January 3, 2009

Top Eco Ski Hills, via Pippa Sorley.

This was originally published in elephant magazine a few years back. Now it’s a blog, on EcoTimes, and now we’re linking to that blog. Ah, good info goes round and round:

When winter finally rolls around, I’m like a kid on Christmas eve. I count down the days and wait with bated breath for the “freshies” to fall. Every snowy morning, I eagerly check the daily snow report to see where the best powder stashes might be. I admit it: I love skiing chairlift-operated ski hills. I thrive on rippin’ it down the Vails and Aspens of the world.

Nevertheless, sometimes I wonder: am I a hypocrite for supporting an industry that requires so much energy and land-use to operate? Is it possible to be an environmentalist and simultaneously a downhill ski addict?

Sure, I’ve done the back country hut trips, but nothing is quite like the high of slaloming freshly groomed “corduroy” first thing in the morning. Perhaps, it’s the security blanket that patrolled ski hills offer, or maybe it’s the fact that I’m a weekend warrior who doesn’t have time to hike 3 hours every time I want to make steep turns. But, if this makes me a hypocrite, then the least I can do is to try to be a mindful hypocrite.

So, how can I be more mindful? I can take the time to honor the majestic land and sublime beauty around me; I can take the time to give thanks to the massive swaths of trees that were cleared just so little ‘ole me – and 12 million other Colorado snow riders – can have the privilege to barrel down powdery slopes with pure ecstasy and delight. But perhaps most importantly, I can spend my dollar where it counts : by supporting ski resorts and businesses that are leading the path toward “skistainability”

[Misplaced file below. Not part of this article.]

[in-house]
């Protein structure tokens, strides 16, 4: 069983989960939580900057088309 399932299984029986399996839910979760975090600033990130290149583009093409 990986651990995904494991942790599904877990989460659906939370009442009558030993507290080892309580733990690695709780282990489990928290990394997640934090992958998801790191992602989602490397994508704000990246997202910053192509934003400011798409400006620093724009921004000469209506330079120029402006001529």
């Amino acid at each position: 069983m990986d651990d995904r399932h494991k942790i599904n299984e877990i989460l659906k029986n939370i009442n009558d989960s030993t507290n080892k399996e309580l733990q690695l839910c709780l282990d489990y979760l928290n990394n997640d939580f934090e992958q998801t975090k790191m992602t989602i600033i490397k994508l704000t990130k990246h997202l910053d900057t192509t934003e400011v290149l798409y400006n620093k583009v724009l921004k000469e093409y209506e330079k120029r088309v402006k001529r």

When it comes to environmental policy, Aspen Skiing Company (ASC) blows other ski resorts out of the water. Driven by the arson episode in Vail by eco-activists, Aspen and other mindful ski businesses started to question the lack of environmental scrutiny within their $4 billion dollar industry. The “point” finally “tipped” in 1997, when ASC President & CEO Patrick O’Donnell – who previously ran Patagonia – installed its very first “Environmental Affairs” department, directed by Auden Schendler, who has spearheaded programs and initiatives that go way beyond green. In fact, his “Sustainability Report” was the first of its kind within the ski industry, and has garnered attention from consumers and competing ski resorts alike. ASC is one of the first businesses in America to be ISO-14001-certified. To me, this sounds like a type of oil change, but it represents one of the most stringent third-party certification programs that demand strict criteria for environmental responsibility.

“Climate change should drive everything we do,” says Schendler, who previously worked at the Aspen-based think tank, Rocky Mountain Institute. “We make our living off the environment. The least we can do is take care of it.” In light of this commitment, Aspen Ski Co has taken a plethora of steps to reduce their impact, and, in doing so, have managed to impress such environmental watch dogs as Natural Resources Defense Council and United States Green Building Council.

Plans are in development for a massive new base village in Snowmass – a $400 million dollar project – in which all buildings will be 30% more energy-efficient than required by code. And, ASC is one of the first ski resorts to offset 100% of its energy use with wind power. Here are some other impressive examples of how ASC is leading the way:

...keep going…read about the best on Ecotimes.

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